After graduating from medical school in 2011 I began medical higher training and, like many other doctors, found it in equal measures rewarding and challenging. I also felt that I needed some time out to reflect before making the next big decision of my life – which specialty should I pursue?

In the summer of 2015 I took a year out and decided that I wanted to travel whilst still carrying out my duties as a doctor, and have some adventure along the way, off the beaten track. After completing an expedition medicine course, which gave me the skills I needed to treat people in a remote pre-hospital setting, I contacted a number of expedition companies.

I discovered that they required varying degrees of non-medical expedition experience, such as high altitude experience and a PADI licence, and have different financial arrangements – with some expecting medics to pay their own way plus providing the medical kit, which can prove very costly. 

Eventually I signed up with a conservation organisation called Operation Wallacea (Opwall), who reimbursed me £350 for flights as well as providing the medical kit, accommodation and food during the expedition.

Opwall undertakes conservation research in 10 remote locations worldwide for several months over the summer, taking school and university students from all over Europe and North America to help with data collection – providing them with field research experience in return. 

Since Opwall began its expeditions, the organisation has identified 31 new species and published over 270 articles in peer-reviewed journals.

I was invited to join one of their July 2016 expeditions to a biosphere reserve in Southern Mexico. A few weeks before I left, a training day provided an opportunity to meet other medics going on an Opwall expedition for the first time and also to speak to those who had been previously.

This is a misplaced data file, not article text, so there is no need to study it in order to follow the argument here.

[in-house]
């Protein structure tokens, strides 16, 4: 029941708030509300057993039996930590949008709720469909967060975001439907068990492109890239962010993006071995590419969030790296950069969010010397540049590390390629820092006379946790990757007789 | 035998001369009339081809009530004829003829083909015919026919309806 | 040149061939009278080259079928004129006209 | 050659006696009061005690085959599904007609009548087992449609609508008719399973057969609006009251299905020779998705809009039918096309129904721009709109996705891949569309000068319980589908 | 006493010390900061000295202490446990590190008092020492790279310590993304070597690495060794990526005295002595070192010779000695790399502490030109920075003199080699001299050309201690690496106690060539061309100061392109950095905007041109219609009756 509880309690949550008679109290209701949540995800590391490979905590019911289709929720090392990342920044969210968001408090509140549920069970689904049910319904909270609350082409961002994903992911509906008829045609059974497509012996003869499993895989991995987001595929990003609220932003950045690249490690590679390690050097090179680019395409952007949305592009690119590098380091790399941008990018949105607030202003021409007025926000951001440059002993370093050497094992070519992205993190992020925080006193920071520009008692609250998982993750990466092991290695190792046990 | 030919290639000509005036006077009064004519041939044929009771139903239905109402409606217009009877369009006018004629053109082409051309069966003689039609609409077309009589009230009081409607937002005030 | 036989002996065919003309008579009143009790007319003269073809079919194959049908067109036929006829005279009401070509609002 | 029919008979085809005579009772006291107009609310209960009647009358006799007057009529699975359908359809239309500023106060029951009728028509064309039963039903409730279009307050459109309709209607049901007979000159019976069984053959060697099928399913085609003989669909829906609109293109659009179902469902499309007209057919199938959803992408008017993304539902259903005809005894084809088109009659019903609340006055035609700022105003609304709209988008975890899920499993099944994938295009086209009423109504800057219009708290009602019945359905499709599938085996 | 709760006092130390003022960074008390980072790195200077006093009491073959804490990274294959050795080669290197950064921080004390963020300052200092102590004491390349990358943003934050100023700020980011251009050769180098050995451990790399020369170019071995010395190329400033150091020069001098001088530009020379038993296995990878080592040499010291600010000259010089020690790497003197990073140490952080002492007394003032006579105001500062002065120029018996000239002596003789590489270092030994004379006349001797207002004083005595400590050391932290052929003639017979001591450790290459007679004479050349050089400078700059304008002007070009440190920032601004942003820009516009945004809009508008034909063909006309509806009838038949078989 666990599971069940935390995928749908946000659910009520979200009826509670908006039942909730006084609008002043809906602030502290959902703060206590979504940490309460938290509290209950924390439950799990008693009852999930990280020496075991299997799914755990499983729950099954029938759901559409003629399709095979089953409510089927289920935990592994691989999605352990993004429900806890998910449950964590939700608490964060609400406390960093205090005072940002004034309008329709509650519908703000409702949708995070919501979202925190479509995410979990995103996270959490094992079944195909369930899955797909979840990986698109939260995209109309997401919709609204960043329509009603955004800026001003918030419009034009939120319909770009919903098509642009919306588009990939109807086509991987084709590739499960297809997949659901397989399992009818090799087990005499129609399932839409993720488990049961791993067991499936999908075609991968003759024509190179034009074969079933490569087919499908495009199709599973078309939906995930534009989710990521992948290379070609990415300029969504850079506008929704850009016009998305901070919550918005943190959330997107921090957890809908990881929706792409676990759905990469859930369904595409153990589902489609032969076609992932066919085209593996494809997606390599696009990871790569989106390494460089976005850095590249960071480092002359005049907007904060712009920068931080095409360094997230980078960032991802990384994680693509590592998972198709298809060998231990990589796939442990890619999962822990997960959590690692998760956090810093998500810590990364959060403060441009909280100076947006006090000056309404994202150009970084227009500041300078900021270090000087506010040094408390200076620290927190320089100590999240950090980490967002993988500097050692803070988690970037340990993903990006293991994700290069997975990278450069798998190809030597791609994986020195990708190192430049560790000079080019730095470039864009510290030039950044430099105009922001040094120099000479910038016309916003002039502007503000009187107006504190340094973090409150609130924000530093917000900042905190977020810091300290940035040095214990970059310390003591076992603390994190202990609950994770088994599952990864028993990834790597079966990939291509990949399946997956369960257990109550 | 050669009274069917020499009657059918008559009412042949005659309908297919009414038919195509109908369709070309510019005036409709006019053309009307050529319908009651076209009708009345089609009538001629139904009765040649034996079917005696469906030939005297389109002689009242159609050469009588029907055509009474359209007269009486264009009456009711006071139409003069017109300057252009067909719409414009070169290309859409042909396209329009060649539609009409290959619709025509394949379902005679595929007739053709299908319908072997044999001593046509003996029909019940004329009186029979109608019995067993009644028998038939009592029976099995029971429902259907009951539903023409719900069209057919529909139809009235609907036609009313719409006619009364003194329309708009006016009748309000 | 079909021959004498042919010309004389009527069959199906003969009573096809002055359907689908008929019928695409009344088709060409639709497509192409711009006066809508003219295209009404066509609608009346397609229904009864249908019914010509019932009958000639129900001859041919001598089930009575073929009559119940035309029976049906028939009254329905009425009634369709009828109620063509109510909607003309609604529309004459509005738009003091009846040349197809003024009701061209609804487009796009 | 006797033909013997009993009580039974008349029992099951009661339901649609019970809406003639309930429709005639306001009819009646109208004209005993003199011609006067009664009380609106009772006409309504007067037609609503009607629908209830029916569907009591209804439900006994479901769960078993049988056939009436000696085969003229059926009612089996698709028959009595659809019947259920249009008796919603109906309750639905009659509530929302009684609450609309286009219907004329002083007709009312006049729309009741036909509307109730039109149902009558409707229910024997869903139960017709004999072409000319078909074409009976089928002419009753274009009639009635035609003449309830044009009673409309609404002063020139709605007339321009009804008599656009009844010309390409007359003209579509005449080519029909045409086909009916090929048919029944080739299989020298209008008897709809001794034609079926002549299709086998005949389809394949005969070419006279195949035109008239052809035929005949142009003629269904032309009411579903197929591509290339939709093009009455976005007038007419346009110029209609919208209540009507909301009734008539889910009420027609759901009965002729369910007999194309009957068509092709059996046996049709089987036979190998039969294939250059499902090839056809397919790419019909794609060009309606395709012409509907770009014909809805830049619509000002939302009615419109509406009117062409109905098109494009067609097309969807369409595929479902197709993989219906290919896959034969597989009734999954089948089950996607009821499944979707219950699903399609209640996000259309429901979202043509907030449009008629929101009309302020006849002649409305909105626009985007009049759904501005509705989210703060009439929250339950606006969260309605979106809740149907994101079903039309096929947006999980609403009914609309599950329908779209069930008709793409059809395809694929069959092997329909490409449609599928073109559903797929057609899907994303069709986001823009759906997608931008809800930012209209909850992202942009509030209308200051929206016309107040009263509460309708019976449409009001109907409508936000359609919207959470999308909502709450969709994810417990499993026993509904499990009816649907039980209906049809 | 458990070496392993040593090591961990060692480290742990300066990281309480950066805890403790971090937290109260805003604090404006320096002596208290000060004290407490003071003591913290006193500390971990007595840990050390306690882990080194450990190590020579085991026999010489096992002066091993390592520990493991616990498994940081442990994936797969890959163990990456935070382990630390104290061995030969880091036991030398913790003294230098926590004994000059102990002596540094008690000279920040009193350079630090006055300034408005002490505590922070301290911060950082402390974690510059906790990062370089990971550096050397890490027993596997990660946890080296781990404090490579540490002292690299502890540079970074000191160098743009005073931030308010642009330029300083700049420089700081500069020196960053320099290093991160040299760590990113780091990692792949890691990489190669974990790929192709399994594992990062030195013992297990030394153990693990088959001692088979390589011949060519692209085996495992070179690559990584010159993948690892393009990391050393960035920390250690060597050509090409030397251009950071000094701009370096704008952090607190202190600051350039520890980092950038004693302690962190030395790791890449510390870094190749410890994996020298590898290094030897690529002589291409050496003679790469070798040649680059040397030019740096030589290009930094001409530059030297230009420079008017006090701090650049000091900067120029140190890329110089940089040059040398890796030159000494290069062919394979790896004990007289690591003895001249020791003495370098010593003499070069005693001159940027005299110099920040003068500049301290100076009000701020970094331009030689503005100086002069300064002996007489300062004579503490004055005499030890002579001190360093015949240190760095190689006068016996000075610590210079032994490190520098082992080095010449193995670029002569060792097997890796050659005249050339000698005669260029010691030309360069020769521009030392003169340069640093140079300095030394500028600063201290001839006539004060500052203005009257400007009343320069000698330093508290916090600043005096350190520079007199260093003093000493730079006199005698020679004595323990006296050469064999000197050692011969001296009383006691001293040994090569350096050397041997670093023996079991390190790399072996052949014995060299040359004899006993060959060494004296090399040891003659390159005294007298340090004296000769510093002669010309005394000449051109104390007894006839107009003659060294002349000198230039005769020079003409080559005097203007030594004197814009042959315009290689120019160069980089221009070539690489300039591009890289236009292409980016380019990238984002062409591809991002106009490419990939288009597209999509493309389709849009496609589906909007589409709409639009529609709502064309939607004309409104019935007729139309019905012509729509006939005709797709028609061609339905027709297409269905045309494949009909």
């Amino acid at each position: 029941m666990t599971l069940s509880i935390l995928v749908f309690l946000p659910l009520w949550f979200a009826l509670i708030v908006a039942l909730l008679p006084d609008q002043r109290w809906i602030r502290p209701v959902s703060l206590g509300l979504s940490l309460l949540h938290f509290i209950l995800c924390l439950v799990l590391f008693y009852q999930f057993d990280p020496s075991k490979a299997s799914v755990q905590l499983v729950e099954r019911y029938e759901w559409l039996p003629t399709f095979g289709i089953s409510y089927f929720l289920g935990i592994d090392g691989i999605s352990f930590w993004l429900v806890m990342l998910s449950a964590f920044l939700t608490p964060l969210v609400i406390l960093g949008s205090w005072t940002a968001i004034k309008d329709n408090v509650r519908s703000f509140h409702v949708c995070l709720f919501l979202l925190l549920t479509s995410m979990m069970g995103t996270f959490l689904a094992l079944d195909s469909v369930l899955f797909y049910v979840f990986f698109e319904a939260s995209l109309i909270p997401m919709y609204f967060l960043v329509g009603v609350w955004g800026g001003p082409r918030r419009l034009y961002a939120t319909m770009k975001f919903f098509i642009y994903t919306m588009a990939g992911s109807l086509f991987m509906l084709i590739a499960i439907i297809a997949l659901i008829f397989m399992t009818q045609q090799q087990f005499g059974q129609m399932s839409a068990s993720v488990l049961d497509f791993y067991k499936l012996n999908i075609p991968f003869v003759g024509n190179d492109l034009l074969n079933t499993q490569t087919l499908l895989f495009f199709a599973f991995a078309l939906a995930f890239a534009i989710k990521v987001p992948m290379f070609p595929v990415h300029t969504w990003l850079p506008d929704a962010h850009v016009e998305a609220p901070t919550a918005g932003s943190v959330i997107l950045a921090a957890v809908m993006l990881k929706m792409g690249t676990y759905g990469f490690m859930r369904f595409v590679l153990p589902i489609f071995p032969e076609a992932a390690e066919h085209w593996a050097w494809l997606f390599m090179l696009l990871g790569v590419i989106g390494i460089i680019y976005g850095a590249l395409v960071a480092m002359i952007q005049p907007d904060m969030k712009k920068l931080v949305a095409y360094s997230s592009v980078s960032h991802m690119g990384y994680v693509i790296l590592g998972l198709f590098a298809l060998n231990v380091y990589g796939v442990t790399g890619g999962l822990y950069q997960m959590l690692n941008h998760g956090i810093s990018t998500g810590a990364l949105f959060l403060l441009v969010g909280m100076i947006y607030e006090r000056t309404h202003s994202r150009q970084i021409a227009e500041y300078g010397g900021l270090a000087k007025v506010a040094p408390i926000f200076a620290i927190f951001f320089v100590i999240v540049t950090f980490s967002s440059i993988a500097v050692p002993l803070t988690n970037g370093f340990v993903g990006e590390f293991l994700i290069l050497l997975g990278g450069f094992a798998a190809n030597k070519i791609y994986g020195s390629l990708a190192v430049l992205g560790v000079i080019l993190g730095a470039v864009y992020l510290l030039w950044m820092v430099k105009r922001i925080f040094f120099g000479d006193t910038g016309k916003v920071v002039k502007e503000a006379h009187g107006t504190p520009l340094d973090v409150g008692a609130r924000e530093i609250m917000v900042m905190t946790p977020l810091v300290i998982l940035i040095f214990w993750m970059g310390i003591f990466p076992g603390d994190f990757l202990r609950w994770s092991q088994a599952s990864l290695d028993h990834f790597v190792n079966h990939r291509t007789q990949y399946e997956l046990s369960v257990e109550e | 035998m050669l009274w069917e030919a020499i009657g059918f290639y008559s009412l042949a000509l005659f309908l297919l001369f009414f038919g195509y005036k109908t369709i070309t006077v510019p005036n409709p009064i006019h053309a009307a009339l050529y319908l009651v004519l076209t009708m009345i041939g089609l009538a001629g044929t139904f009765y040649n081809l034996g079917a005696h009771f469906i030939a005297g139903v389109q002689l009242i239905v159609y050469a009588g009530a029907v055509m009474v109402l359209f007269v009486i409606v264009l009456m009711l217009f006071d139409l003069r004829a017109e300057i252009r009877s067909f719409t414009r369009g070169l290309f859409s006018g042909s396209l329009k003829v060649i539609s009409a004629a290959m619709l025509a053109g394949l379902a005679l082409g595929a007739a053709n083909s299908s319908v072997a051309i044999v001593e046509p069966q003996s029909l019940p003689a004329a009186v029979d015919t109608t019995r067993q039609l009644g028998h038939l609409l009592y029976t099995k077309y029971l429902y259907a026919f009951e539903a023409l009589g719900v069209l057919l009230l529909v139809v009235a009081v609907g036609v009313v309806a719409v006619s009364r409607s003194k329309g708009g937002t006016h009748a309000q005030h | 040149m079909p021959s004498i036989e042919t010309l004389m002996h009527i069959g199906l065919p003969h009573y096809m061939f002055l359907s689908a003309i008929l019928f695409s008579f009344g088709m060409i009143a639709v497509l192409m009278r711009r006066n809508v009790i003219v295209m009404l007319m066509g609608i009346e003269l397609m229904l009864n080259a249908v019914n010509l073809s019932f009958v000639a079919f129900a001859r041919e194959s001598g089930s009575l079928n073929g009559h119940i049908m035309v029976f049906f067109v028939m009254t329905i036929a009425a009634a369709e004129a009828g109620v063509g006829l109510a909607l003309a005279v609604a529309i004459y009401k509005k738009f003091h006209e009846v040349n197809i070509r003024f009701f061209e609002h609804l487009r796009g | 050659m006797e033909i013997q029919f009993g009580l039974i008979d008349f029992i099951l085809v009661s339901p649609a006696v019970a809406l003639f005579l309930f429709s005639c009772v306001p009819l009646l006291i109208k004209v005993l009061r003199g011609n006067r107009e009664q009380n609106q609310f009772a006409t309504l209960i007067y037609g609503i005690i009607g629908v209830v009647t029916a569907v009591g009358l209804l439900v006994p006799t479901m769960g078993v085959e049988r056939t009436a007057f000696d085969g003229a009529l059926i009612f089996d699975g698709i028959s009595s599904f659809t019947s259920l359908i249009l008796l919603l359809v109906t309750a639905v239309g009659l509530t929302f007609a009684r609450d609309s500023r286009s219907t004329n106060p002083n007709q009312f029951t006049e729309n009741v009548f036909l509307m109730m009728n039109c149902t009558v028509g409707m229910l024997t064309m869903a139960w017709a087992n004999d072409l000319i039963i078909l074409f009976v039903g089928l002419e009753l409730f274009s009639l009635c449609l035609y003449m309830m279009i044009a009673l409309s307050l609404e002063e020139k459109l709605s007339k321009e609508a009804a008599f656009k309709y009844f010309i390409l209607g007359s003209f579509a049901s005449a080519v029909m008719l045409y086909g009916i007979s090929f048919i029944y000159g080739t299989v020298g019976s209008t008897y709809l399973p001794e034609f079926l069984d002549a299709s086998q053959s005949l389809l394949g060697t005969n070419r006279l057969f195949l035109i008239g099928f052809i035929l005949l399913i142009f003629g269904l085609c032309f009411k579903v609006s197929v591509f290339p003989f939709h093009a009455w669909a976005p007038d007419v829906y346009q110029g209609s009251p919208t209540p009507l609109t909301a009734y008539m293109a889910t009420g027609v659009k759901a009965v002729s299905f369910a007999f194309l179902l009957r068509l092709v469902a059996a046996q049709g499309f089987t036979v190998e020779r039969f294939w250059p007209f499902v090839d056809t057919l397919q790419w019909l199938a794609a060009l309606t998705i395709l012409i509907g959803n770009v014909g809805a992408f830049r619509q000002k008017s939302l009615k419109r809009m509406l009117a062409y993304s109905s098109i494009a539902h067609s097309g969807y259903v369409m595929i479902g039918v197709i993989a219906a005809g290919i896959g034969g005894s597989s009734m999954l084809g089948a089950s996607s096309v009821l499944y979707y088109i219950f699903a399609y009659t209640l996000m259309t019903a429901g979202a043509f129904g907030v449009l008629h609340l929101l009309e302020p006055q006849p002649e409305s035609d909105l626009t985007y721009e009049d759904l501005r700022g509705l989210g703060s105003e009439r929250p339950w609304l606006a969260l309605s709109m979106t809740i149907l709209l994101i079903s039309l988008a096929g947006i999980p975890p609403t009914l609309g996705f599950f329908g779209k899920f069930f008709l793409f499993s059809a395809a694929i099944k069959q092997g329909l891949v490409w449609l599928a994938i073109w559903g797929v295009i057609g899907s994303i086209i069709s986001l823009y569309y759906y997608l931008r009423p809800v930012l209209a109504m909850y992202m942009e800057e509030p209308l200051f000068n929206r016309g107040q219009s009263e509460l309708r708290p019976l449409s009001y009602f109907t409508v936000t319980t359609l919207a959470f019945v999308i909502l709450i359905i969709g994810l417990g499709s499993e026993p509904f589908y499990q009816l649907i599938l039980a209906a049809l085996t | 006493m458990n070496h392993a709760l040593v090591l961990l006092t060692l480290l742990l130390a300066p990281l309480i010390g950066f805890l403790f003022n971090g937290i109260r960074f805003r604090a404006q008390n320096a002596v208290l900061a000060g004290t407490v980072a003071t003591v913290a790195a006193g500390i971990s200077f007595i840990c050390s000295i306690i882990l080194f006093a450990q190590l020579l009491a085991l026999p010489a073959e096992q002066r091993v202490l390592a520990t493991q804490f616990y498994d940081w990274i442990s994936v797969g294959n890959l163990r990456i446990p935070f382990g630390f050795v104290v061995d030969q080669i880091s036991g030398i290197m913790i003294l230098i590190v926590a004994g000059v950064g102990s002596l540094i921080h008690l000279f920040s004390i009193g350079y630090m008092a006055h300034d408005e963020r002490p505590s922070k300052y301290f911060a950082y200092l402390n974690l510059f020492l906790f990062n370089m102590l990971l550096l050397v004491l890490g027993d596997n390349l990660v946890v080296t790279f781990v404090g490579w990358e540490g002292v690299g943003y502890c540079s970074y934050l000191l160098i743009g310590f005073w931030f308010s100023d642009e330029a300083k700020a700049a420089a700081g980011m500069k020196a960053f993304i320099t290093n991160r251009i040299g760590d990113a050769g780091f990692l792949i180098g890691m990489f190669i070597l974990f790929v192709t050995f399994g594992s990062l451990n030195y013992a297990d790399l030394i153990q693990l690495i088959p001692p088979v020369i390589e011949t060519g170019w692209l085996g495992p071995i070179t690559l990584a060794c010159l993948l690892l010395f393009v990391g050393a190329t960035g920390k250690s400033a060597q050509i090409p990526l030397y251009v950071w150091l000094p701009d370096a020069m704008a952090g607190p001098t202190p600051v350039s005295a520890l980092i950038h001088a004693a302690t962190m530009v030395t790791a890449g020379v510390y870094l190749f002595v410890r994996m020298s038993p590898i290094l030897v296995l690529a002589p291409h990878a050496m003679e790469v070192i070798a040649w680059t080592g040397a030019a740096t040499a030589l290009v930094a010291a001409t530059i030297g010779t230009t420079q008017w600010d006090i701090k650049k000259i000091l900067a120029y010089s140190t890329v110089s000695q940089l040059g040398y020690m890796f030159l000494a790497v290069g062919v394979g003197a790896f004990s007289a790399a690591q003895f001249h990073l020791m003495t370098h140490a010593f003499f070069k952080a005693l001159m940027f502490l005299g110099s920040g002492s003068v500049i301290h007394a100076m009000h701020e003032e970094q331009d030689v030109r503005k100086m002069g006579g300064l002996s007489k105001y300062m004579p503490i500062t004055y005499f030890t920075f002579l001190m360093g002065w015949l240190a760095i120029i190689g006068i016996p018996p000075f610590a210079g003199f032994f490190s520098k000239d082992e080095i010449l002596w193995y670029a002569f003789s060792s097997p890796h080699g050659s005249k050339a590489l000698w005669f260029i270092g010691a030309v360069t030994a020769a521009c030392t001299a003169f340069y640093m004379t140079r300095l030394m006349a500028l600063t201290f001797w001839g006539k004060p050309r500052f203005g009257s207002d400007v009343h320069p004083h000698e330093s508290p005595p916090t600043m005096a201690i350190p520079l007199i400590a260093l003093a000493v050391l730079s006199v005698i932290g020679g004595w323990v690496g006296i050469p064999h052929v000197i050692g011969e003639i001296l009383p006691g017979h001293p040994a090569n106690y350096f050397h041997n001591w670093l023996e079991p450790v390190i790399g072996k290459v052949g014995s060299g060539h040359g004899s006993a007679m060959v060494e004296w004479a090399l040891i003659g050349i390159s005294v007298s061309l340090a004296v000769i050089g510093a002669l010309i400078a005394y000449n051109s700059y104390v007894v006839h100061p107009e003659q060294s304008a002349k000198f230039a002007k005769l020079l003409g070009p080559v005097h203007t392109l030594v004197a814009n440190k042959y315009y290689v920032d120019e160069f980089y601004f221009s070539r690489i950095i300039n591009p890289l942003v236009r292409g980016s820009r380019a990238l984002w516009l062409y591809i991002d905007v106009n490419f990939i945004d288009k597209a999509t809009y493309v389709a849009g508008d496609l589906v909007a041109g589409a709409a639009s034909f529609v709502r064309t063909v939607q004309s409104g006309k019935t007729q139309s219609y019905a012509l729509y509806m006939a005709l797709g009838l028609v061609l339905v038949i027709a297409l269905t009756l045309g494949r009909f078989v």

It was encouraging to see that for many, their first experience had not been their last! The session highlighted what would be expected of a volunteer medic and the most likely problems encountered.

Reality began to set in; I was nervous and very excited but still had a lot to organise – flights, medical indemnity and accommodation before the expedition started, kit and logistics of travel once there. I also began to realise that there would be no mod cons, no internet or mobile phone connection and no electricity. How would I manage without a hot shower and a hairdryer for a fortnight? 

Finally, because I was to stay in a biosphere reserve, I had to invest in biodegradable products.

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July came and I flew to Cancun, treating myself to one last night of civilisation in a four-star hotel, before meeting up with the Opwall staff members and students. After brief introductions, we made the 10-hour journey by coach to the biosphere reserve. There were four camps within the reserve, each housing between 20 and 50 people sleeping under canvas.

On arrival at my designated camp, there was time to familiarise myself with my amazing new surroundings and investigate the medical supplies available.